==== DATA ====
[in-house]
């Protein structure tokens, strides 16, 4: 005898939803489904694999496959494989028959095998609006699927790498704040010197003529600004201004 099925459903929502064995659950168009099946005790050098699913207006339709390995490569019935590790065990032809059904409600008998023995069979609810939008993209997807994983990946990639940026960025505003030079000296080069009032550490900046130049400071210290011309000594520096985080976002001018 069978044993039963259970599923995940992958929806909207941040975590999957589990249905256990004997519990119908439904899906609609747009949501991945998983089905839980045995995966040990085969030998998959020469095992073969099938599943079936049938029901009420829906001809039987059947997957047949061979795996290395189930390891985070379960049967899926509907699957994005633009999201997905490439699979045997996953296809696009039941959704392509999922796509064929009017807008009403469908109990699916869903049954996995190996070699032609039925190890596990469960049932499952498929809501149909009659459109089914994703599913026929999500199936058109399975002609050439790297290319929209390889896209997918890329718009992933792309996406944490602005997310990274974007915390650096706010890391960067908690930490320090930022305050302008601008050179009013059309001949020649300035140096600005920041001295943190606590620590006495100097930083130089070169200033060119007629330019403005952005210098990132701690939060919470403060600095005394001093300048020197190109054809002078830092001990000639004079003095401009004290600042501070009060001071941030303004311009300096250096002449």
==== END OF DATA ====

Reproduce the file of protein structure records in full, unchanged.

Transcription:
[in-house]
């Protein structure tokens, strides 16, 4: 005898939803489904694999496959494989028959095998609006699927790498704040010197003529600004201004 099925459903929502064995659950168009099946005790050098699913207006339709390995490569019935590790065990032809059904409600008998023995069979609810939008993209997807994983990946990639940026960025505003030079000296080069009032550490900046130049400071210290011309000594520096985080976002001018 069978044993039963259970599923995940992958929806909207941040975590999957589990249905256990004997519990119908439904899906609609747009949501991945998983089905839980045995995966040990085969030998998959020469095992073969099938599943079936049938029901009420829906001809039987059947997957047949061979795996290395189930390891985070379960049967899926509907699957994005633009999201997905490439699979045997996953296809696009039941959704392509999922796509064929009017807008009403469908109990699916869903049954996995190996070699032609039925190890596990469960049932499952498929809501149909009659459109089914994703599913026929999500199936058109399975002609050439790297290319929209390889896209997918890329718009992933792309996406944490602005997310990274974007915390650096706010890391960067908690930490320090930022305050302008601008050179009013059309001949020649300035140096600005920041001295943190606590620590006495100097930083130089070169200033060119007629330019403005952005210098990132701690939060919470403060600095005394001093300048020197190109054809002078830092001990000639004079003095401009004290600042501070009060001071941030303004311009300096250096002449």